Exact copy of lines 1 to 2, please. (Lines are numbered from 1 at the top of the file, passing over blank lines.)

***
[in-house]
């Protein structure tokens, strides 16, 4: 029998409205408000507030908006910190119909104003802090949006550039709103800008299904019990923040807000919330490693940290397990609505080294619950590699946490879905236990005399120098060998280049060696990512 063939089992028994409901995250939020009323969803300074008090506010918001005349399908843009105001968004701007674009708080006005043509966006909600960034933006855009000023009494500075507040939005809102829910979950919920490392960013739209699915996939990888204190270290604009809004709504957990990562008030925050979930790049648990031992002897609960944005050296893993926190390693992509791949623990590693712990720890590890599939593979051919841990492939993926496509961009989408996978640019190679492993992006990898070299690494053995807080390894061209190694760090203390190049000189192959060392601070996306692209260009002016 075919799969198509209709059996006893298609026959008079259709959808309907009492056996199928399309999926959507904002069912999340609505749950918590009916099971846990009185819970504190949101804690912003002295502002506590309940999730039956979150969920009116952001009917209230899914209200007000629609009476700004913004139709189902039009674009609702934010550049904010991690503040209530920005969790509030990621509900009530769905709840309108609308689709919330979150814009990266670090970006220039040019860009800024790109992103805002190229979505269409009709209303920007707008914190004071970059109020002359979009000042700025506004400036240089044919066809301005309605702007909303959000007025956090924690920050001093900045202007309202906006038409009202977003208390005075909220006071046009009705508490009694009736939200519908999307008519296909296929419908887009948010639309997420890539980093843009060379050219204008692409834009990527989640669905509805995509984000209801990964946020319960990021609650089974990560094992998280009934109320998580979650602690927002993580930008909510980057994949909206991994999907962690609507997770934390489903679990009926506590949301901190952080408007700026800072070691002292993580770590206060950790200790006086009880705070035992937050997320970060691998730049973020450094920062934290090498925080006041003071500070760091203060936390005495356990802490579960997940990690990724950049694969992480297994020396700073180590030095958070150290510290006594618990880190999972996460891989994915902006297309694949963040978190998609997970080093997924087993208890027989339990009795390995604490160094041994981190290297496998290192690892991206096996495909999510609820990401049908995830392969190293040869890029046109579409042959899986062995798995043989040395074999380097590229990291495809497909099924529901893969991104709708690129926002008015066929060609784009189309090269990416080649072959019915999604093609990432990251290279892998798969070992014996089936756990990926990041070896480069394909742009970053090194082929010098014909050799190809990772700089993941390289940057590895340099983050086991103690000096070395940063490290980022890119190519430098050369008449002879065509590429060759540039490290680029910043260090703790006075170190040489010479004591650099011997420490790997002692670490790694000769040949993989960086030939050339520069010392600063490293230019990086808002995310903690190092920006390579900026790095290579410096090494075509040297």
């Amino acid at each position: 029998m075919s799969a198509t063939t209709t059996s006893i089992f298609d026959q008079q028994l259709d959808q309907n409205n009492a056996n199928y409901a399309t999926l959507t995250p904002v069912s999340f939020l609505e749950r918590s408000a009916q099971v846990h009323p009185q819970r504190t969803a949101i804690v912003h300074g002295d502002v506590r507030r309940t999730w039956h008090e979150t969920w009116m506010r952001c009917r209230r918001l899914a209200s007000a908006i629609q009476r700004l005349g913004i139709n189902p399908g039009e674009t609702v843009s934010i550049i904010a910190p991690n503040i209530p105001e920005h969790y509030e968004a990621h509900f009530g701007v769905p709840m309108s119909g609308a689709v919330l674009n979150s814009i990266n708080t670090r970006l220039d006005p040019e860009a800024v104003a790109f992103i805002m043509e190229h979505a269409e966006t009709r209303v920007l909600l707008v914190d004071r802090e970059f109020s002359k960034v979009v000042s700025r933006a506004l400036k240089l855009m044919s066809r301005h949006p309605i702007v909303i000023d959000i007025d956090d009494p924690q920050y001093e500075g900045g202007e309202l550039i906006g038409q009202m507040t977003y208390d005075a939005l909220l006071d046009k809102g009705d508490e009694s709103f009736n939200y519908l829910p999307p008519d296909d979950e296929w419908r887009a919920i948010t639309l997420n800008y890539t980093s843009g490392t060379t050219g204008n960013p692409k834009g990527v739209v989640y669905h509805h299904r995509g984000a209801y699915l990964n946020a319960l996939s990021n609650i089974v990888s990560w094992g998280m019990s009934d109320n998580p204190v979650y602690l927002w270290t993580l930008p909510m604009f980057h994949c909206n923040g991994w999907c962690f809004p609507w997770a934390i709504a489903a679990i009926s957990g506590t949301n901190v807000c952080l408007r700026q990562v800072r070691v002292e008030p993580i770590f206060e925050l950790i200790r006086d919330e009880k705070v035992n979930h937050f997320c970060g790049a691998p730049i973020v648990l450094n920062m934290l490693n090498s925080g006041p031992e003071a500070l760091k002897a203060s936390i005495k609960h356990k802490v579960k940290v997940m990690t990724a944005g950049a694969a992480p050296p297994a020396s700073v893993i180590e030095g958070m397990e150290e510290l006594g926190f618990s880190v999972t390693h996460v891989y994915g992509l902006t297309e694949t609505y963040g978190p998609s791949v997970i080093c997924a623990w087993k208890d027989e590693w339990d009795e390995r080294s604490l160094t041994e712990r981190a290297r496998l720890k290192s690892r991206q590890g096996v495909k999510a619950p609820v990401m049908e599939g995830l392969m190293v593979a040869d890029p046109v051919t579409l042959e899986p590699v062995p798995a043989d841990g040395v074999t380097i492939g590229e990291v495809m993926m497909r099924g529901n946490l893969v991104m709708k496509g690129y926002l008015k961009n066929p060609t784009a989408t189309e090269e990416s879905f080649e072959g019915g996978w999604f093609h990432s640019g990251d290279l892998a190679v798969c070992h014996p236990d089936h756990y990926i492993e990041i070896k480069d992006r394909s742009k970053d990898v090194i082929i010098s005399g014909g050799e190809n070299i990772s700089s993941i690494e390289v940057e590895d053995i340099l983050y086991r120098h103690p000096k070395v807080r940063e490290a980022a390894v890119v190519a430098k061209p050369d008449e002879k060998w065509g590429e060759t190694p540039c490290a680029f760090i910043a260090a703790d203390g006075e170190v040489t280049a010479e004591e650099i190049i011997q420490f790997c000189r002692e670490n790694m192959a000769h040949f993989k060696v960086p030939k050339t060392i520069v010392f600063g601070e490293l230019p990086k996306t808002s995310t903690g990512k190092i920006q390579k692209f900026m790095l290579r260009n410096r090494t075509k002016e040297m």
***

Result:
[in-house]
């Protein structure tokens, strides 16, 4: 029998409205408000507030908006910190119909104003802090949006550039709103800008299904019990923040807000919330490693940290397990609505080294619950590699946490879905236990005399120098060998280049060696990512 063939089992028994409901995250939020009323969803300074008090506010918001005349399908843009105001968004701007674009708080006005043509966006909600960034933006855009000023009494500075507040939005809102829910979950919920490392960013739209699915996939990888204190270290604009809004709504957990990562008030925050979930790049648990031992002897609960944005050296893993926190390693992509791949623990590693712990720890590890599939593979051919841990492939993926496509961009989408996978640019190679492993992006990898070299690494053995807080390894061209190694760090203390190049000189192959060392601070996306692209260009002016 075919799969198509209709059996006893298609026959008079259709959808309907009492056996199928399309999926959507904002069912999340609505749950918590009916099971846990009185819970504190949101804690912003002295502002506590309940999730039956979150969920009116952001009917209230899914209200007000629609009476700004913004139709189902039009674009609702934010550049904010991690503040209530920005969790509030990621509900009530769905709840309108609308689709919330979150814009990266670090970006220039040019860009800024790109992103805002190229979505269409009709209303920007707008914190004071970059109020002359979009000042700025506004400036240089044919066809301005309605702007909303959000007025956090924690920050001093900045202007309202906006038409009202977003208390005075909220006071046009009705508490009694009736939200519908999307008519296909296929419908887009948010639309997420890539980093843009060379050219204008692409834009990527989640669905509805995509984000209801990964946020319960990021609650089974990560094992998280009934109320998580979650602690927002993580930008909510980057994949909206991994999907962690609507997770934390489903679990009926506590949301901190952080408007700026800072070691002292993580770590206060950790200790006086009880705070035992937050997320970060691998730049973020450094920062934290090498925080006041003071500070760091203060936390005495356990802490579960997940990690990724950049694969992480297994020396700073180590030095958070150290510290006594618990880190999972996460891989994915902006297309694949963040978190998609997970080093997924087993208890027989339990009795390995604490160094041994981190290297496998290192690892991206096996495909999510609820990401049908995830392969190293040869890029046109579409042959899986062995798995043989040395074999380097590229990291495809497909099924529901893969991104709708690129926002008015066929060609784009189309090269990416080649072959019915999604093609990432990251290279892998798969070992014996089936756990990926990041070896480069394909742009970053090194082929010098014909050799190809990772700089993941390289940057590895340099983050086991103690000096070395940063490290980022890119190519430098050369008449002879065509590429060759540039490290680029910043260090703790006075170190040489010479004591650099011997420490790997002692670490790694000769040949993989960086030939050339520069010392600063490293230019990086808002995310903690190092920006390579900026790095290579410096090494075509040297």